A survey of 445 physician practice administrators shows nearly all are aware of the upcoming incentive programs for meaningful use of electronic health records, but fear the programs will reduce physician productivity.
Sixty-eight percent of respondents, for instance, expect physician productivity will decrease if all 25 proposed meaningful use criteria are implemented. Nearly one-third believes the decrease in productivity will be greater than 10 percent.
The Medical Group Management Association conducted the survey in February and used results to continue its push for streamlined meaningful use criteria.
"In order to justify the high cost of software, hardware and staff training, the deployment of an EHR system in a medical group must produce administrative efficiencies and not result in a sustained and significant decrease in productivity," says William Jessee, M.D., president and CEO at Englewood, Colo.-based MGMA. "It is clear that the transition to electronic health information technologies must begin by successfully aligning incentives with overall cost to the implementing entities."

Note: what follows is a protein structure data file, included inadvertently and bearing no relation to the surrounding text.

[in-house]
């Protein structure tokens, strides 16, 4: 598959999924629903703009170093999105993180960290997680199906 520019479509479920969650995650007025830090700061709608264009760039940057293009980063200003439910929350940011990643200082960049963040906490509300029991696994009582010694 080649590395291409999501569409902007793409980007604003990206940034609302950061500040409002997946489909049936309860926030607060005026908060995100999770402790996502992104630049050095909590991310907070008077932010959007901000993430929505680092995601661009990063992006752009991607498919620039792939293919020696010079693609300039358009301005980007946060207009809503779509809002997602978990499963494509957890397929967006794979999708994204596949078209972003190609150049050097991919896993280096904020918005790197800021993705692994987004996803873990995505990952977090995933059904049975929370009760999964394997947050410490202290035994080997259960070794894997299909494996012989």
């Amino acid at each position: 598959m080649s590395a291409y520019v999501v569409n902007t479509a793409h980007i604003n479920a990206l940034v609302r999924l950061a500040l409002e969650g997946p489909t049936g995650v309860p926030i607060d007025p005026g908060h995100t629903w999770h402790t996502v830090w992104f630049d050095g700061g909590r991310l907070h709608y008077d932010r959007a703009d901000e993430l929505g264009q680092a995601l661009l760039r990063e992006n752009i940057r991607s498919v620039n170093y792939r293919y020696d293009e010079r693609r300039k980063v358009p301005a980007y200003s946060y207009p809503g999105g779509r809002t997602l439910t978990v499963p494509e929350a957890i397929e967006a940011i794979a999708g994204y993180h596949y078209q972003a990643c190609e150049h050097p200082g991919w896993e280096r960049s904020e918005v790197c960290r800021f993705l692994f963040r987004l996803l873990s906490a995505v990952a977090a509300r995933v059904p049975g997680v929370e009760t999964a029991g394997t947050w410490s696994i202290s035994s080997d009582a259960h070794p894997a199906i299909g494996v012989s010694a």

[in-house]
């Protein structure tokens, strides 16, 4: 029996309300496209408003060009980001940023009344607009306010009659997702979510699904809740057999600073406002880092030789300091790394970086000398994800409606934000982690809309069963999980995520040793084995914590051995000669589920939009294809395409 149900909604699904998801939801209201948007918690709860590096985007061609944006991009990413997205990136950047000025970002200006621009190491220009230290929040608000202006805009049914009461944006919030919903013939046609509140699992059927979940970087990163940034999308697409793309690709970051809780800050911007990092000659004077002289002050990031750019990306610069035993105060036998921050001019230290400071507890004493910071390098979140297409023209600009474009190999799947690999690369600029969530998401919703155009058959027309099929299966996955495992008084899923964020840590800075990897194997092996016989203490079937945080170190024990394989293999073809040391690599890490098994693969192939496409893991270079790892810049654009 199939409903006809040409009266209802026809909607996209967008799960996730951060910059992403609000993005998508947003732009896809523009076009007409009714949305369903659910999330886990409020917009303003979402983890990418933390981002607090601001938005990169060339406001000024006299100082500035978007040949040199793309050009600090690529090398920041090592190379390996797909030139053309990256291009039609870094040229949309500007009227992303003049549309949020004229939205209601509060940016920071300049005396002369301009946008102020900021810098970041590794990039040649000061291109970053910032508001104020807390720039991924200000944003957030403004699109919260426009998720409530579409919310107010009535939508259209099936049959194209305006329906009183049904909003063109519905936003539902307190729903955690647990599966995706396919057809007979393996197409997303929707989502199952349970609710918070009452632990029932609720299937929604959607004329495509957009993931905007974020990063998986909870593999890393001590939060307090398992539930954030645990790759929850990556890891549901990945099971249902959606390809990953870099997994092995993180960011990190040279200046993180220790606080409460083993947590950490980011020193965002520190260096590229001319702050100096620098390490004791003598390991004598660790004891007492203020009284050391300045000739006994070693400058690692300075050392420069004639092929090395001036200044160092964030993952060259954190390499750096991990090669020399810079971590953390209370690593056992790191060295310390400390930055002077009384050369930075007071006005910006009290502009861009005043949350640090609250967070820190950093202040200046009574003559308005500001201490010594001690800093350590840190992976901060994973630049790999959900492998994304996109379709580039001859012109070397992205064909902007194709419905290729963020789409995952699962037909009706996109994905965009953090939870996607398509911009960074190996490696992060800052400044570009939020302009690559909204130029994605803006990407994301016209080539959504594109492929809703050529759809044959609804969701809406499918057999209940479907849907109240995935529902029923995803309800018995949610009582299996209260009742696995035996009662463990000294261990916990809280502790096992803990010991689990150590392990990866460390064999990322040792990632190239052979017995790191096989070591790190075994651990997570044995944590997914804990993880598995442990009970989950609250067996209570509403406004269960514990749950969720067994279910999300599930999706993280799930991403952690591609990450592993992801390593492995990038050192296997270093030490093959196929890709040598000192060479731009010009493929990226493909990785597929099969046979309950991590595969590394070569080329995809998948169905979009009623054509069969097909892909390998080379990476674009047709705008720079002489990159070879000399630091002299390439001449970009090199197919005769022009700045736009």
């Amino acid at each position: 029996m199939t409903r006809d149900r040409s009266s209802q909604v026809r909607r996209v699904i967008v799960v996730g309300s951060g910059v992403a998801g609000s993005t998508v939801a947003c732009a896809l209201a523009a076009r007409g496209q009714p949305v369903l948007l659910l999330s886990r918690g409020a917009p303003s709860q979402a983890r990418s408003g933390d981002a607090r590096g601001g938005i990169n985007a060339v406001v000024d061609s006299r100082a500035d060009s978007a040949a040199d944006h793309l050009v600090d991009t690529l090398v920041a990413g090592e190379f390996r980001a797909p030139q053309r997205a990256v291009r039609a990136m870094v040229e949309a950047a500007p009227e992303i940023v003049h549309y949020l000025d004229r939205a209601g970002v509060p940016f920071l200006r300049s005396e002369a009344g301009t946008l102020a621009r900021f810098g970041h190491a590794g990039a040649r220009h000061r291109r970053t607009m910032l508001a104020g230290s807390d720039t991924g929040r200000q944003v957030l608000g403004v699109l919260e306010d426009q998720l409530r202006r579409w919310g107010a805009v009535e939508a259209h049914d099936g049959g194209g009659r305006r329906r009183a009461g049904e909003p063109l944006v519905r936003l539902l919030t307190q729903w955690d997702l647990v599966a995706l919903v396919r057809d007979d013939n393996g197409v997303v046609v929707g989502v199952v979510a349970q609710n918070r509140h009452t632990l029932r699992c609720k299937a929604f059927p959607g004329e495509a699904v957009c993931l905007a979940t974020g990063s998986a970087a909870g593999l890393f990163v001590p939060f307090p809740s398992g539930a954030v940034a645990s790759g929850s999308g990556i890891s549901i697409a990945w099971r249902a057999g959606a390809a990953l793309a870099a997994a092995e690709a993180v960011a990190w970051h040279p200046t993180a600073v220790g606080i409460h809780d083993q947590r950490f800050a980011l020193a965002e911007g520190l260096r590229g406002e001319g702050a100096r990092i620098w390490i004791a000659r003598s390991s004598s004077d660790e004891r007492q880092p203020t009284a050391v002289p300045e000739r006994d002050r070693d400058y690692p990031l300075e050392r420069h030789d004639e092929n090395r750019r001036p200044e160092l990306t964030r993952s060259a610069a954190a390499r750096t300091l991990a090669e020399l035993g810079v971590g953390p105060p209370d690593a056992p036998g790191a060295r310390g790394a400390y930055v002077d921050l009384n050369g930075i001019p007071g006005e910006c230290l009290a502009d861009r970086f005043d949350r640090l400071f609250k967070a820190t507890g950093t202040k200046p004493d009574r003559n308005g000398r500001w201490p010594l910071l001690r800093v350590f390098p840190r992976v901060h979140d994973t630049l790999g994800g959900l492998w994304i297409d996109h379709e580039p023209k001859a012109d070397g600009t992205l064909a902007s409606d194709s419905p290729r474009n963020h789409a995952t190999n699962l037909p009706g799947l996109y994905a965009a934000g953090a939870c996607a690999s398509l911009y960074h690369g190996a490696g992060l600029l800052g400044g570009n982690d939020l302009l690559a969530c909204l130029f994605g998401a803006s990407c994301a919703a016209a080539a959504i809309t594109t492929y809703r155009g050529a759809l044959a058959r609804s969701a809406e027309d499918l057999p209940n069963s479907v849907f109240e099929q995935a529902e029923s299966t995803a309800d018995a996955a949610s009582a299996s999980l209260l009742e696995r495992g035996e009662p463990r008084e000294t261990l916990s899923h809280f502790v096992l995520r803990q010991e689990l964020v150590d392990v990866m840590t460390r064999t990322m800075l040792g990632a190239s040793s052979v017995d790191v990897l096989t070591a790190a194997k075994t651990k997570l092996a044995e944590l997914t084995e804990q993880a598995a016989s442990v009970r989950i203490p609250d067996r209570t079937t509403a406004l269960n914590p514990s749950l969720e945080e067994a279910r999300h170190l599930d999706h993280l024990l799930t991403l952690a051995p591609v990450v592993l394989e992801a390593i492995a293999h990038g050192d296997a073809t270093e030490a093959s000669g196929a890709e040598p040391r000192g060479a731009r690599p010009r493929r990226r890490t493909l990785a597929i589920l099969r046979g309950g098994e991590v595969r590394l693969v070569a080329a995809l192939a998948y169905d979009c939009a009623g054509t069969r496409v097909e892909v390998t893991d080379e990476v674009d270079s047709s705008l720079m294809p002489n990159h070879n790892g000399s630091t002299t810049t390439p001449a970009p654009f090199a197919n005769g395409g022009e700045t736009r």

Other survey results include:
* Nearly a quarter of practices without an EHR doubt some of their providers will ever attempt to qualify for incentives. (Individual physicians in multi-practitioner groups can qualify for incentive payments even if their colleagues do not.)
* Among practices with an EHR, nearly 84 percent believe some of their physicians will attempt to qualify for Medicare or Medicaid incentives by the end of 2011.
* Seventeen percent of practices' vendors have provided no communication on whether the product can be certified at the level required to qualify for incentives.
* Large numbers of providers believe achieving meaningful use by the end of 2011 will be difficult.
For more results, click here.
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